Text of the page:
In addition to having inane rhymes, Keyshia Cole tries to sell herself as part of a long tradition of musical greats by referencing them or working with them on this album. Her sappy "Playa Cards Right" references people like Luther Vandross and uses clips from 2Pac in order to remind listeners of fallen rappers or R&B artists and the song comes across as utterly self-serving when it is not being ineffectually emotive. As well, on songs like "Beautiful Music," Cole utilizes lines like "No one else can do what you can do / No one else can fill the void you fill only you (baby yea yea) / And I seem to not have control / And I don't think I want to / Baby she don't have to know / What we been up to / And he don't have what we been up to / Beautiful music / Let's make beautiful music" which are horrible rhymes and unoriginal sentiments. This level of self-serving lack of originality is only capped by the ridiculous opening and closing to the album. This album is supposed to be the "Sexy side of" Keyshia Cole ("A Different Me Intro") but outside moaning "Oh-Oh, Yeah-yeah" (which is more desperate sounding and sounds like a pretty generic porn soundtrack) there is nothing even remotely sultry on the album.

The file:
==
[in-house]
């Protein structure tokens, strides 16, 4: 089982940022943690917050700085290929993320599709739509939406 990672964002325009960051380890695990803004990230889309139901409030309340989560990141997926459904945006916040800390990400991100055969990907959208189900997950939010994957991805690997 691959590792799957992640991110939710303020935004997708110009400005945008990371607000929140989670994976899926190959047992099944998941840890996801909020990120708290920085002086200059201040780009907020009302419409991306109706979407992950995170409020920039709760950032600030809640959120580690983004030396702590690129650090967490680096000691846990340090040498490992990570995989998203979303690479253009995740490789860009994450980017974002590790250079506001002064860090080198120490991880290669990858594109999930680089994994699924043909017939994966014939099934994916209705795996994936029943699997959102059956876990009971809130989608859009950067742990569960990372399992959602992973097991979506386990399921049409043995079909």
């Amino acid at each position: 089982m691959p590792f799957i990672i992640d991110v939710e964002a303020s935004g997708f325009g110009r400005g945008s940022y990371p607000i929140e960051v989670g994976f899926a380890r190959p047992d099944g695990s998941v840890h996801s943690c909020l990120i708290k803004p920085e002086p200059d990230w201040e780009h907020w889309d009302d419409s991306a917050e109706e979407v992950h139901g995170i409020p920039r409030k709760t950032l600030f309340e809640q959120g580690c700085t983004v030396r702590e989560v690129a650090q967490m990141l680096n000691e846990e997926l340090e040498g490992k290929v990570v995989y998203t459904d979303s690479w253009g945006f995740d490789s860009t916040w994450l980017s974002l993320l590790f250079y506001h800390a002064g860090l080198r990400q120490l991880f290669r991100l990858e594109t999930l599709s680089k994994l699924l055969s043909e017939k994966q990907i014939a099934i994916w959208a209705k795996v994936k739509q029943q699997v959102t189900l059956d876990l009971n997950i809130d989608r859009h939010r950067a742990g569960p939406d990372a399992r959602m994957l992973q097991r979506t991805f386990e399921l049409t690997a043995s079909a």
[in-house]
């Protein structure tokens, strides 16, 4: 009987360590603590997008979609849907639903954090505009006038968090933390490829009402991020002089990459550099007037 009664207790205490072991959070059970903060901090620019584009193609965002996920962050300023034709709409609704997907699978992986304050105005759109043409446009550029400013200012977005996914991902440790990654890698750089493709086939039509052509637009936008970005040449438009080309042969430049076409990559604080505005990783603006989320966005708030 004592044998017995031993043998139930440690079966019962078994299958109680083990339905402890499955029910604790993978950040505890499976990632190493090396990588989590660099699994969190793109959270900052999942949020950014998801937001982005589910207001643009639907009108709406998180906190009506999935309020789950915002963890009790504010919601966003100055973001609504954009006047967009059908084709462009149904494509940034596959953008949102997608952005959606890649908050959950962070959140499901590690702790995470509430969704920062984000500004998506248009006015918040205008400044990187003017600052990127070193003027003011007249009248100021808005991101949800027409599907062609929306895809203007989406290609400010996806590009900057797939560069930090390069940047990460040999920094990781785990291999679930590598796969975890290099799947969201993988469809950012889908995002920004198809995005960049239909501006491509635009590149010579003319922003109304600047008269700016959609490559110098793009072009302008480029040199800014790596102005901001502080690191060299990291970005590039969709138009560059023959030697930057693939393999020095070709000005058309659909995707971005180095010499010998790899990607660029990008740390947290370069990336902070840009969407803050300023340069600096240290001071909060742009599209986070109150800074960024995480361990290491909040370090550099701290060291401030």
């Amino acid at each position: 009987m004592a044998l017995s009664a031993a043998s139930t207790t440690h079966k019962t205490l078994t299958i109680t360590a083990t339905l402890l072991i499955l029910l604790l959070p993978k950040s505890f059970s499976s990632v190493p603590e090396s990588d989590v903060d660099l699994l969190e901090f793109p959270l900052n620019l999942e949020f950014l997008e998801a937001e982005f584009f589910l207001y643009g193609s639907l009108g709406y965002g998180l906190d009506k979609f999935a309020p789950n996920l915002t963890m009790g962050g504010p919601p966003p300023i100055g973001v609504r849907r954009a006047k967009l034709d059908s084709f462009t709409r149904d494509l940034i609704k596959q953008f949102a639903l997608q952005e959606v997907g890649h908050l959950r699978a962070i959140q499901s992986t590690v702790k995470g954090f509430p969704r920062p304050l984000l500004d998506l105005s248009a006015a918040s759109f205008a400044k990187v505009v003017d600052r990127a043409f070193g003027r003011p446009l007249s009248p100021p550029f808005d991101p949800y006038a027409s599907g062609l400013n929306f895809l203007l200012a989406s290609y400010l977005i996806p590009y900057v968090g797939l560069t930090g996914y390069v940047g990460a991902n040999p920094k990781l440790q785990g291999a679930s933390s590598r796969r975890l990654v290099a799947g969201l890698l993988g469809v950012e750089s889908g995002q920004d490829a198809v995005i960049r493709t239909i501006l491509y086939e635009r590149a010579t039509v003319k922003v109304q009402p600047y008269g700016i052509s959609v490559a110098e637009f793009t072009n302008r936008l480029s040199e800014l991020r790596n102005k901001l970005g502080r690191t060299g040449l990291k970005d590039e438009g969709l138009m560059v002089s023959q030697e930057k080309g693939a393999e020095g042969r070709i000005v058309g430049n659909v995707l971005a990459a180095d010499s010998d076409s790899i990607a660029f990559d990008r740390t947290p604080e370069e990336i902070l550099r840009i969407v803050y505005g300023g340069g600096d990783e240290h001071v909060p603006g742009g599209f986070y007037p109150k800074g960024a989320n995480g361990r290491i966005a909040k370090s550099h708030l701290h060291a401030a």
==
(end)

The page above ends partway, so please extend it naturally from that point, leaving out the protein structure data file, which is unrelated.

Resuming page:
The "Outro" to A Different Me is the height of ridiculous, as Cole calls out to listeners for a response to the album. She thanks listeners for buying the album and then asks for reactions from the left and from the right and I can't resist asking Cole, "Do you actually hear people who shout out in response to this question in your mind? Do you realize this is not a live album and if people did truly enjoy themselves, you're not going to hear them from the right side because they're not in the room with you?!"

As it stands, this album is not worth anyone's time or attention. Whatever talent Keyshia Cole has, it is not evident on A Different Me. I've no idea what the best song is (there is no hook and nothing memorable here!), but the low point is certainly "A Different Me Outro."

For other hip-hop or rap artists, please check out my reviews of:
Outkast - Speakerboxxx/The Love Below
Public Enemy - Fear Of A Black Planet
Pink - Can't Take Me Home


For other music reviews, please visit my Music Review Index Page for an organized listing!

© 2013, 2009 W.L. Swarts. May not be reprinted without permission.